Assignment: Organizational Performance & Balancing Finance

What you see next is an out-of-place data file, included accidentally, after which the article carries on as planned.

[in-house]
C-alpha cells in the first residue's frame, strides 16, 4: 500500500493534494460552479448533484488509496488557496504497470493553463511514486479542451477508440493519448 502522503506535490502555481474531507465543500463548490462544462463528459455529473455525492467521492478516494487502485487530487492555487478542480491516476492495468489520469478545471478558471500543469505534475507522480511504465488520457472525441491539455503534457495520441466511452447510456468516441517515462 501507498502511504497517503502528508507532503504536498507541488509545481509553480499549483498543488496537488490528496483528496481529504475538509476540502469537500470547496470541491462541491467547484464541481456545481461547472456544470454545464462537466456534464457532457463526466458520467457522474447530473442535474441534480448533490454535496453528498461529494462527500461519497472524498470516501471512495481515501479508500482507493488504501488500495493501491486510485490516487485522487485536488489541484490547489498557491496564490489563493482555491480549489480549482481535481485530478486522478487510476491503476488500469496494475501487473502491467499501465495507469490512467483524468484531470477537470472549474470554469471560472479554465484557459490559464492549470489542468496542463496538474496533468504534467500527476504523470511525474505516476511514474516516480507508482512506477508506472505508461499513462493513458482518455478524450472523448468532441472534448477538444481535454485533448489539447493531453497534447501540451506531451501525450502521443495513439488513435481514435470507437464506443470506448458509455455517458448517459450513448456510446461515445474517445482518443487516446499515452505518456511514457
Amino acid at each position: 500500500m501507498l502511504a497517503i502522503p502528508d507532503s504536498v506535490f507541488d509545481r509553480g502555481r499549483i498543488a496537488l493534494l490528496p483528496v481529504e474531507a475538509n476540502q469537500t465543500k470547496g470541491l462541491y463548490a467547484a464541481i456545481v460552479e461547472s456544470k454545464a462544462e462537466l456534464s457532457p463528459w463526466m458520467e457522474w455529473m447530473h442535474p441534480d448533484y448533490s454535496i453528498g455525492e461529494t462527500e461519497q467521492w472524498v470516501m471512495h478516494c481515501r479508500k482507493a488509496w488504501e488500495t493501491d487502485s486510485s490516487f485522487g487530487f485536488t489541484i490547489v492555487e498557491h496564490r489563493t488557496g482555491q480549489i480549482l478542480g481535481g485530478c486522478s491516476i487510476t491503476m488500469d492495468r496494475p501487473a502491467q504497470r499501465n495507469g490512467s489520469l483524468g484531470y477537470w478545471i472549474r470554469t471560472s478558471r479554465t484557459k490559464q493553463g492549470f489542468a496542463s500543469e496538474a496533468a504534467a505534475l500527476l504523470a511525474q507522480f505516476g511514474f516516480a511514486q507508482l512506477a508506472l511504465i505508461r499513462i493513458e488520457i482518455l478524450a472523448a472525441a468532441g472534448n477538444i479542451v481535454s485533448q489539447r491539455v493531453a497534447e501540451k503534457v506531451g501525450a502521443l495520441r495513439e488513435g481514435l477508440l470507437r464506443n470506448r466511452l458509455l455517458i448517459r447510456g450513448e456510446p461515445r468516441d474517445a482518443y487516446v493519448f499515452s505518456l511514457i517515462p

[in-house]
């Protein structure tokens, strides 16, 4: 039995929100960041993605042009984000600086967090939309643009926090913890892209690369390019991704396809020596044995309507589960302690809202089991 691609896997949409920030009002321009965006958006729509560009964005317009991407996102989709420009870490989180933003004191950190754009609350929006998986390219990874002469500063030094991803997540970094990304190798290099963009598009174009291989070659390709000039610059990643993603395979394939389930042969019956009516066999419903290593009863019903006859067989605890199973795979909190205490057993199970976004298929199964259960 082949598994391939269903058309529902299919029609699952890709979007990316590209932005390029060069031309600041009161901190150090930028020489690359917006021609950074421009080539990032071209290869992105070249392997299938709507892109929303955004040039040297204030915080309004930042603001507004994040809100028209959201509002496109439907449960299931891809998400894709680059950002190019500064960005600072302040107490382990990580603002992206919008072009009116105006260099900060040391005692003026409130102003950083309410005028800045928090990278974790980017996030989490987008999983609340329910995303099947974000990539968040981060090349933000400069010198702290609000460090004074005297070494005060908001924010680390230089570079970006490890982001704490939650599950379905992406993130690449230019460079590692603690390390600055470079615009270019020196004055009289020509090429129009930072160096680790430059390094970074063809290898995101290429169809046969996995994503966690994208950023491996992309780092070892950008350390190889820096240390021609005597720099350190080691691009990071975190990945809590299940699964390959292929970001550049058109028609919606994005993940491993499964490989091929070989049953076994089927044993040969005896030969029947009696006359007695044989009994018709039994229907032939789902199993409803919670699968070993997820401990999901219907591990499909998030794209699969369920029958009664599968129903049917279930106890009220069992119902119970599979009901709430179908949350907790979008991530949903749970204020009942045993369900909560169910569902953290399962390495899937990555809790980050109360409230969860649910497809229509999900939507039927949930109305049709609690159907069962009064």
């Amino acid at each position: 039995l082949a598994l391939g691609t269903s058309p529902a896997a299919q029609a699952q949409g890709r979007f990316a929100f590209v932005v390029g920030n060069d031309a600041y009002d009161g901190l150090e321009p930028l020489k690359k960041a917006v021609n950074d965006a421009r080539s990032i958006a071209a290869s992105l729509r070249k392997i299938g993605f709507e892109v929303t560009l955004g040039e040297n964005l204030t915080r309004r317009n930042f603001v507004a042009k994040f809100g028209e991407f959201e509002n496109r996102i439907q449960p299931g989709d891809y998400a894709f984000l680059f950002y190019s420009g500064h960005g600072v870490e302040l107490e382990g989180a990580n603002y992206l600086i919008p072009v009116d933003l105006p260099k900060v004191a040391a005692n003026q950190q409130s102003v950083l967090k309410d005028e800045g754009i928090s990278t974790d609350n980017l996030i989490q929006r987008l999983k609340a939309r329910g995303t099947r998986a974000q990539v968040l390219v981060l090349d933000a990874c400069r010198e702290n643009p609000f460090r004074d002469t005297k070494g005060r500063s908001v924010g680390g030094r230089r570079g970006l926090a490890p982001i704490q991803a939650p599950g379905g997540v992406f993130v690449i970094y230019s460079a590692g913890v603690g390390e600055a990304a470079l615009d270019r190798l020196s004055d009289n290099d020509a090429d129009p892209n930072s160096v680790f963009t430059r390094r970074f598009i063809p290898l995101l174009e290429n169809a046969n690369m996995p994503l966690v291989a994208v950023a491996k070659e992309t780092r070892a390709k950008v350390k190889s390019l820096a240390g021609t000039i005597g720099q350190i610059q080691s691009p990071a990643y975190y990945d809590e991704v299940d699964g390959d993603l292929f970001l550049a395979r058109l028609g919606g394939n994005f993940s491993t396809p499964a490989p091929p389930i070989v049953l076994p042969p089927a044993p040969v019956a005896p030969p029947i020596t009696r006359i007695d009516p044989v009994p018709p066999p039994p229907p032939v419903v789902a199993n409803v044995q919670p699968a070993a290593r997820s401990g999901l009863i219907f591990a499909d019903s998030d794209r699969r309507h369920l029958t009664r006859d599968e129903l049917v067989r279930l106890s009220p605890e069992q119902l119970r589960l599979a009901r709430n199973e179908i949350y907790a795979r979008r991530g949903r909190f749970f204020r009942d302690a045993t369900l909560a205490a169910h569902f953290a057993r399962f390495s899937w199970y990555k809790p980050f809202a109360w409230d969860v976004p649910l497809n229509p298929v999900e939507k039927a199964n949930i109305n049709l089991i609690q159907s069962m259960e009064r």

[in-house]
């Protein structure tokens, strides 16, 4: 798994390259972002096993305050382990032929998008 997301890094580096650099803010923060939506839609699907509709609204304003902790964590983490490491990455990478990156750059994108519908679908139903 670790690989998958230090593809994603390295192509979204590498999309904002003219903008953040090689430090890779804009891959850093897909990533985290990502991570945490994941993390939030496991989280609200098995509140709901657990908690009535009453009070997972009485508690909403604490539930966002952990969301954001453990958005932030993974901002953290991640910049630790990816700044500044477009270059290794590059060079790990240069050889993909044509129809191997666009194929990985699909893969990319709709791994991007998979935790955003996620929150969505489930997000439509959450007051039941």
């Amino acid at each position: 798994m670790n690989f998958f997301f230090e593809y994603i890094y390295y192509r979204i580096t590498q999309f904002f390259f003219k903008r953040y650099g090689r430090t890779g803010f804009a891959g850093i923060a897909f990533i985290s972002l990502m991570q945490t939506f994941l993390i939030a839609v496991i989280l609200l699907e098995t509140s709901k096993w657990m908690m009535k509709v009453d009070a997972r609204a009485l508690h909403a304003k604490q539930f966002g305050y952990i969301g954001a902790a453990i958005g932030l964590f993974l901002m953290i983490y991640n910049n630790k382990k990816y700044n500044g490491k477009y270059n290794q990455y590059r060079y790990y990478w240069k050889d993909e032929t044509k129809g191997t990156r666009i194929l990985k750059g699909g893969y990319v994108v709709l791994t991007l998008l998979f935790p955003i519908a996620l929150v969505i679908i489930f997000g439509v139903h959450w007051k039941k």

Assignment: Organizational Performance & Balancing Finance ORDER NOW FOR CUSTOMIZED AND ORIGINAL ESSAY PAPERS ON Assignment: Organizational Performance & Balancing Finance I’m trying to learn for my Writing class and I’m stuck. Can you help? Assignment: Organizational Performance & Balancing Finance Prompt: Discuss the importance of balancing finance, quality, mission and its relevance to sustainability of organizational performance. Include at least one example that supports this concept. Requirements: APA-compliant, 500-word minimum unit_5___benzeryoungburgess2014jgimp4psustainability.pdf unit_5___health_care_quality_and_how_to_achieve_it.21.pdf See discussions, stats, and author profiles for this publication at: https://www.researchgate.net/publication/255715559 Sustainability of Quality Improvement Following Removal of Pay-forPerformance Incentives Article in Journal of General Internal Medicine · August 2013 DOI: 10.1007/s11606-013-2572-4 · Source: PubMed CITATIONS READS 20 73 7 authors, including: Justin K Benzer James F Burgess U.S. Department of Veterans Affairs Boston University 48 PUBLICATIONS 273 CITATIONS 163 PUBLICATIONS 2,533 CITATIONS SEE PROFILE SEE PROFILE Errol Baker David C Mohr U.S. Department of Veterans Affairs U.S. Department of Veterans Affairs 82 PUBLICATIONS 6,349 CITATIONS 85 PUBLICATIONS 1,206 CITATIONS SEE PROFILE Some of the authors of this publication are also working on these related projects: Advanced Imaging Utilization Trends View project Organizational Factors and Inpatient Medical Care Quality and Efficiency View project All content following this page was uploaded by Justin K Benzer on 14 October 2014. The user has requested enhancement of the downloaded file. SEE PROFILE Sustainability of Quality Improvement Following Removal of Pay-for-Performance Incentives Justin K. Benzer, PhD1,2, Gary J. Young, PhD1,3, James F. Burgess Jr PhD1,2, Errol Baker, PhD1,2, David C. Mohr, PhD1,2, Martin P. Charns, DBA1,2, and Peter J. Kaboli, MD, MS4,5 1 Center for Organization, Leadership, and Management Research (COLMR) at the VA Boston Healthcare System (152 M), Boston, MA, USA; Boston University School of Public Health, Boston, MA, USA; 3Northeastern University Center for Health Policy and Healthcare Research, Boston, MA, USA; 4Comprehensive Access and Delivery Research and Evaluation (CADRE) Center at the Iowa City VA Healthcare System, Iowa City, IA, USA; 5 Department of Internal Medicine, University of Iowa Carver College of Medicine, Iowa City, IA, USA. 2 BACKGROUND: Although pay-for-performance (P4P) has become a central strategy for improving quality in US healthcare, questions persist about the effectiveness of these programs. A key question is whether quality improvement that occurs as a result of P4P programs is sustainable, particularly if incentives are removed. OBJECTIVE: To investigate sustainability of performance levels following removal of performance-based incentives. DESIGN, SETTING, AND PARTICIPANTS: Observational cohort study that capitalized on a P4P program within the Veterans Health Administration (VA) that included adoption and subsequent removal of performance-based incentives for selected inpatient quality measures. The study sample comprised 128 acute care VA hospitals where performance was assessed between 2004 and 2010. INTERVENTION: VA system managers set annual performance goals in consultation with clinical leaders, and report performance scores to medical centers on a quarterly basis. These scores inform performance-based incentives for facilities and their managers. Assignment: Organizational Performance & Balancing Finance Bonuses are distributed based on the attainment of these performance goals. MEASUREMENTS: Seven quality of care measures for acute coronary syndrome, heart failure, and pneumonia linked to performance-based incentives. RESULTS: Significant improvements in performance were observed for six of seven quality of care measures following adoption of performance-based incentives and were maintained up to the removal of the incentive; subsequently, the observed performance levels were sustained. LIMITATIONS: This is a quasi-experimental study without a comparison group; causal conclusions are limited. CONCLUSION: The maintenance of performance levels after removal of a performance-based incentive has implications for the implementation of Medicare’s value-based Electronic supplementary material The online version of this article (doi:10.1007/s11606-013-2572-4) contains supplementary material, which is available to authorized users. Received January 11, 2013 Revised May 17, 2013 Accepted July 18, 2013 purchasing initiative and other P4P programs. Additional research is needed to better understand human and system-level factors that mediate sustainability of performance-based incentives. KEY WORDS: inpatients; physician incentive plans; quality improvement; quality indicators; reimbursement; incentive; salaries ; fringe benefits. J Gen Intern Med DOI: 10.1007/s11606-013-2572-4 © Society of General Internal Medicine 2013 INTRODUCTION Pay-for-Performance (P4P) has become a central strategy for improving the quality of health care in the US, Canada, and the UK, and such programs have become widely adopted among private and public health insurance programs over the last decade.1–3 Of particular note, the Patient Protection and Affordable Care Act (ACA) mandates the adoption of P4P (i.e., value-based purchasing) for hospitals and physicians participating in the Medicare program. Although P4P programs vary markedly in their design, two common features are: 1) defined performance goals for selected quality measures, and 2) associated financial incentives that can be targeted to institutions, individuals or both. Despite the growing prevalence of P4P programs, numerous questions persist about their effectiveness in improving quality of care, particularly about sustainability once the incentive is removed. While some studies of P4P demonstrate positive improvements in quality of care,4 other studies report disappointing results, as documented in several reviews of the literature.5 Moreover, among studies that do indicate improvements in quality measures, almost no attention has been paid to whether such improvements are sustainable over time,6 especially if the performance goals and incentives are removed. The sustainability of performance levels is a key consideration, as it may not be desirable or practical to Benzer et al.: Sustainability of QI after Removing Incentives maintain performance-based incentives indefinitely. For example, removal of performance-based incentives may seem warranted when performance for a measure rises to the upper end of the performance scale (i.e., topped out) (e.g., aspirin in acute myocardial infarction), or is otherwise at a level that is not likely to be exceeded in the current clinical environment. In the design of Medicare’s hospital value-based purchasing (VBP) program, considerable debate regarding topped out measures occurred, resulting in a decision to exclude process measures that have attained this status.7 Another reason for removing performance-based incentives is to expand the reach of a P4P program to a new range of clinical conditions or areas of focus. Assignment: Organizational Performance & Balancing Finance Performancebased incentives may be routinely removed from some measures for specified time periods and assigned to other measures to limit the total number of performance measures under evaluation at any point in time. Despite the importance of sustainability for current healthcare policy, there is limited research on the sustainability of performance levels.8–10 There has been no research on the removal of incentives for inpatient medicine quality measures such as those included in Medicare’s VBP. A multi-year P4P initiative within the Veterans Health Administration (VA) that included adoption and removal of performance-based incentives for selected quality measures provides the opportunity to conduct such research using a quasi-experimental study design. The objective of this study was to evaluate the empirical support for a hypothesis that performance gains realized during a P4P program would decrease after the removal of the performance-based incentives. JGIM payments to front-line clinicians and other employees. The unit of analysis for the study was the VA medical center (N=128). Performance Measures Since 2004, VA has tracked over 30 performance measures relevant to acute coronary syndrome (ACS), heart failure (HF), and pneumonia (PNU). Following The Joint Commission standards, sampling has been conducted for all patients with these three conditions. Performance measures were developed based on published scientific evidence and established clinical guidelines. The performance measurement system for these quality measures is standardized and includes specified data collection protocols (Appendix A; available online). Performance measure guideline adherence is measured through VA’s External Peer Review Program, an independent chart review of randomly selected patients who meet specified inclusion and exclusion criteria. Goals for each performance measure are set annually by the VA central office, and incentives are awarded based on achievement of those goals. Performance goals have also been raised for some measures as the mean performance level has risen over time. In addition, for seven of these measures, the performance-based incentives were removed between 2007 and 2009, but continued to be measured and reported for at least a year. Although no explicit criteria existed for the removal of incentives, high performance level was likely a factor. For six of the seven performance measures, mean performance was over 90 % prior to removal of the incentives. We focused on these seven quality measures, and for each indicated the percent of hospitalized patients who satisfied the inclusion/exclusion criteria and received guideline concordant care. METHODS Setting The Veterans Health Administration (VA), US Department of Veterans Affairs, is the largest integrated healthcare provider in the US, with more than 8.5 million enrollees in 2012. VA medical centers are organized into regional networks managed by a network director, use a common electronic medical record, and a P4P quality measurement and reporting system.Assignment: Organizational Performance & Balancing Finance 11 For purposes of P4P, VA’s central office sets performance goals in consultation with clinical leaders and reported performance scores to medical centers quarterly. As such, this system-level intervention entailed both public reporting and financial incentives. With respect to public reporting, performance data were available to both clinicians and managers quarterly, and were also included in publicly available annual reports. Performance bonuses were distributed, based on the attainment of performance goals, to both regional network and facility-level senior managers, who, in turn, had discretion to distribute bonus Acute Coronary Syndrome (ACS) & & & Cardiology Involvement: High or moderate-high risk patients with cardiology involvement within 24 hours of arrival, or if acute myocardial infarction (AMI) during inpatient stay, within 24 hours of initial electrocardiogram (ECG) or first positive troponin, whichever is earlier. Troponin Returned: First troponin result returned within 60 min of order. Diagnostic Catheterization: High or moderate-high risk patients who received a diagnostic catheterization prior to discharge. Heart Failure (HF) & ACE-I or ARB: For patients with ejection fraction less than 40 %, presence of an angiotensin-converting JGIM & Benzer et al.: Sustainability of QI after Removing Incentives enzyme inhibitor (ACE-I) or angiotensin receptor blocker (ARB) prior to admission (i.e., a continuous care metric targeting the quality of care in the outpatient setting). Weight Monitoring: Documentation of instruction for monitoring weight prior to admission (i.e., a continuous care metric targeting the quality of care in the outpatient setting). Pneumonia (PNU) & & Timely Antibiotic: Initial antibiotic dose administered no earlier than 15 min prior to or no later than 240 min following hospital arrival. Pneumococcal Immunization: Receipt of pneumococcal immunization prior to admission (i.e., a continuous care metric targeting the quality of care in the outpatient setting). Patient Sample 313,600 VA patient records were peer reviewed between FY2004 and FY2010 across the seven measures. Sample sizes for a single year ranged from 3,588 for HF: ACE-I or ARB in FY2010 to 13,777 for HF: Weight monitoring in FY2009. For each performance measure, the average numbers of patients sampled per facility per quarter are reported in Table 1. between four to nine study sites. These sites had more than 50 % missing data, whereas all other sites averaged 1 % missing data. Sensitivity analyses with and without the high missing data sites demonstrated that conclusions would not differ based on the decision to include or exclude sites. The sites with substantial missing data were excluded. For the remaining sites, we imputed missing data using maximum likelihood estimation during analyses. Latent growth models implemented with MPLUS Version 5.2 were used to estimate slopes across years. A piecewise latent growth model was used for each performance measure to estimate an intercept and slopes for each year in the model, accounting for autocorrelations across time periods (Appendix B; available online). Assignment: Organizational Performance & Balancing Finance A significant slope indicates that the rate of change is significantly different from zero. For example, PNU: Timely Antibiotic was measured from FY2005 to FY2009 so analyses estimate the slopes for each of the 5 years. This model permits evaluation of changes in performance between years where the performance goal changed, years where the performance goal remained constant, and years during which the performance goal was removed. A significant negative slope in the year following incentive removal indicates that performance was not sustained. Power is a concern because the absence of a significant negative slope will be interpreted as sustained performance. Thus, we performed power calculations. Analyses had 86 % power to detect whether the slope was at least ?2 % in the year following incentive removal. Statistical Analyses RESULTS Quarterly performance data were obtained from FY2004 to FY2010 from VA administrative data. Each measure was a percentage score representing the number of patients meeting the performance criteria divided by the total number of eligible patients. Medical centers served as their own controls in analyses. Missing data were an issue for Table 1 presents the introduction and removal of the performance-based incentives for each performance measure. Only two measures (PNU: Timely Antibiotic and ACS: Diagnostic Catheterization) had a true baseline period where reporting for the measure occurred before the adoption of performance-based incentives. Performance- Table 1. Performance Goals for Each Quality Measure (FY2004–FY2010) Measure Acute Coronary Syndrome Cardiology Involvement Troponin Returned Diagnostic Catheterization Heart Failure ACE-I or ARB Weight Monitoring Pneumonia Timely Antibiotic Pneumococcal Immunization N FY2004 FY2005 FY2006 FY2007 FY2008 FY2009 FY2010 17 15 15 N/A N/A Baseline 82 % 75 % 90 % 87 % 85 % 90 % 87 % 89 % none 91 % 95 % N/A none none N/A none none N/A 11 25 N/A 90 % 90 % 90 % 90 % 90 % 90 % 90 % none none none none none N/A 18 20 N/A 85 % Baseline 85 % 73 % 85 % 80 % 85 % none none none none N/A N/A Percentage scores indicate the performance standard for that year. N/A indicates that the measure was not assessed that year. “Baseline” indicates the measure was collected, but was not incentivized for that year. “None” indicates that the performance-based incentive was removed. N=Average number of patients per hospital per quarter JGIM Benzer et al.: Sustainability of QI after Removing Incentives DISCUSSION In this observational cohort study evaluating P4P over 7 years in 128 VA hospitals, we found evidence of improvement in performance measures following the adoption of performance-based incentives, and that after removal of the incentives, performance neither further improved nor deteriorated. As the US makes a substantial investment in P4P, both financially and intellectually, it is imperative that researchers capitalize on opportunities to learn about the potential effectiveness of such programs on quality of care. Current national policy discussions involve both use of quality measures and choices regarding when to retire measures. Our findings have important implications for Medicare’s value-based purchasing program as we focused on the same types of hospital inpatient measures included in the Medicare program. Our study contributes to a growing literature on P4P for which there is a lack of consistent evidence regarding the effectiveness of such programs. Assignment: Organizational Performance & Balancing Finance The mixed findings in the a Acute Coronary Syndrome 1 Performance (%) 0.9 0.8 Diagnostic Catheterization 0.7 Troponin Returned 0.6 Cardiology Involvement 0.5 0.4 2004 b 2005 2006 2007 2008 Fiscal Year (Oct-Sep) 2009 2010 2011 Heart Failure 1 0.95 Performance (%) 0.9 0.85 Weight Monitoring 0.8 ACEI or ARB 0.75 0.7 0.65 0.6 2004 c 2005 2006 2007 2008 Fiscal Year (Oct-Sept) 2009 2010 2011 Pneumonia 1 0.9 Performance (%) based incentives were removed between 2–4 years following adoption. Rates of change for each measure are shown by quarter in Fig. 1 for the latent growth models. The three ACS measures are displayed together in Fig. 1a, the two HF measures in Figure 1b, and the two PNU measures in Fig. 1c. Each line represents the overall trend for a single year regarding the rate of change after removal of the performance-based incentives, as indicated by the arrows in Figure 1. The overall mean score changes for the period where performance-based incentives were adopted and the period where performance-based incentives were removed are summarized in Table 2. Prior to the removal of incentives, we found that performance significantly improved for six of the seven measures. The most dramatic improvement occurred with the PNU: Timely Antibiotic measure, where performance improved from 64 % to 82 % in 2 years following the adoption of performance-based incentives. The only measure that did not demonstrate significant improvement was the heart failure: ACE-I measure. Results did not support the hypothesis that performance decreased after incentives were removed. Six of the seven measures did not demonstrate a significant slope in the year following incentive removal. The seventh measure, weight monitoring, demonstrated a significant positive slope in the year following incentive removal. However, a significant negative slope was observed in the following year and a non-significant slope in the third post-removal year. Given that the design provides adequate power to detect changes in performance, results indicate that performance was sustained for all measures following removal of incentives. 0.8 0.7 Pneumococcal Immunization 0.6 Timely Antibiotic 0.5 0.4 2004 2005 2006 2007 2008 Fiscal Year (Oct-Sep) 2009 2010 Figure 1. Graph of latent growth model analyses for seven performance measures. Dependent variable is the number of patients who receive guideline-adherent care divided by the number of eligible patients. Trend lines are estimated for each year to demonstrate how the trend changes over time. Arrows indicate the point at which incentives are either introduced or removed. Dashed lines indicate periods in which performance-based incentives were removed. Significant slopes are indicated by larger point size lines. literature suggest that the effectiveness of P4P likely depends on contextual factors that researchers have yet to fully explicate with conceptual frameworks and empirical testing. In this vein, the particular implementation of P4P in the VA and the nature of the VA system may have improved the likelihood of performance sustainability. As noted, performance-based incentives in the VA are awarded to facilities and their managers, who decide whether and how to distribute them to clinicians. This type of incentive arrangement is similar to those established by Medicare and private health plans for purposes of contracting with JGIM Benzer et al.: Sustainability of QI after Removing Incentives Table 2. Overall Change in Performance Measures from Initial to Final Measureme … Get a 10 % discount on an order above $ 100 Use the following coupon code : NURSING10